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Monthly Archives: April 2020

Re: [birdingSanDiego] SDFO notice regarding upcoming meetings and The Skimmer

Thank you Barbara. Nice idea to have a video conference meeting.

If anyone needs help getting the Zoom client installed and getting
connected to Zoom meetings, let me know. I've helped multiple people
with this application over the last month, including people who have
a really tough time with technology, and people with Windows PCs and
laptops, Apple IPads, Android Tablets, and various smartphones.

Lisa Ruby

Source: SanDiegoRegionBirding Latest Reports

SDFO notice regarding upcoming meetings and The Skimmer

Greetings all:
Here's an update regarding SDFO and our meetings. Our meetings to date (2020) have been scheduled in San Diego Public Libraries. Unfortunately, these were some of the first buildings to be shut down by the virus. We strongly doubt that we will be able to hold an in-person May meeting there.
The Board has been looking into options, and we have decided to have a "Zoom" teleconferencing meeting in May. Zoom is a conferencing app that allows groups to interact and to see presentations. 

Each SDFO member will receive an invitation by email to "attend" this electronic meeting. At the appointed time, you will simply click on the link in the email and the app will open in your browser. Only SDFO members will receive the link, hence protecting our meeting and our privacy.

Using this program is new to many of us, and it might require some instruction to bring everyone up to speed. We may have a mini-meeting as a practice session just to learn its operation.

In the meanwhile, have you received your SFDO Skimmer for the month of April? If you haven't, but have paid your 2020 dues, please contact me offline. If you'd like to pay now so you'll be able to join our Zoom meeting, please see the following link:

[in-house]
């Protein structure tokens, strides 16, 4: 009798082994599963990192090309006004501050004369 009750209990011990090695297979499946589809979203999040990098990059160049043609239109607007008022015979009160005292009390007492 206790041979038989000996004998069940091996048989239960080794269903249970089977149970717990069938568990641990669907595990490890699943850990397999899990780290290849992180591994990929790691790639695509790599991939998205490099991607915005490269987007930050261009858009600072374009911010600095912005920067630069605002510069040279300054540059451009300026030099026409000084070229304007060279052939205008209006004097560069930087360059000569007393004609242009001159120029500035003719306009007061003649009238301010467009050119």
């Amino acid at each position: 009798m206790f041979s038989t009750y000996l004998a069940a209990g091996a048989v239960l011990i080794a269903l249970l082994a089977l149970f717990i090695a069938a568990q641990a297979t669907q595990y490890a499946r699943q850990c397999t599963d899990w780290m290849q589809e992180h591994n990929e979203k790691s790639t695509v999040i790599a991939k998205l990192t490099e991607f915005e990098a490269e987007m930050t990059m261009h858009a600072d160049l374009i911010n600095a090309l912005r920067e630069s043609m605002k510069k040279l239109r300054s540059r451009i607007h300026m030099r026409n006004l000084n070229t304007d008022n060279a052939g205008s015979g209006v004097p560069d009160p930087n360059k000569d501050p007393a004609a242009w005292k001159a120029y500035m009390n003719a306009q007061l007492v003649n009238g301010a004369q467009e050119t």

Stay well,

Barbara Carlson
SDFO Membership

Source: SanDiegoRegionBirding Latest Reports

Re: spring morning flight

I also ended up doing a "morning flight" watch the last couple mornings from a hillside spot I found a short walk from my home, beginning a little after dawn.  While Paul's spot is close to the coast mine is a bit further inland, a little north of Lake Hodges, near the edge of the Del Dios Highlands Preserve.  
Like Paul, I saw a big jump in Black-throated Gray Warblers this morning with 34.  While my numbers for Wilson's and Nashville Warblers were a bit lower than Paul's totals, I had many more Townsend's (17) and a decent number of Hermit Warblers (6) on the move at my site.   I didn't start visiting this spot until this spring, so I don't have have a great sense of what expectations should be for high or low counts yet.

The lists include a portion of my walk to the location, and I didn't attempt to separate active migrants from local breeders, but the vast majority of the warblers were seen actively moving up and over the hillside, similar to what Paul described:

My list for April 14:
https://ebird.org/checklist/S67177095
and April 15:


Alex Abela
Escondido, CA

Source: SanDiegoRegionBirding Latest Reports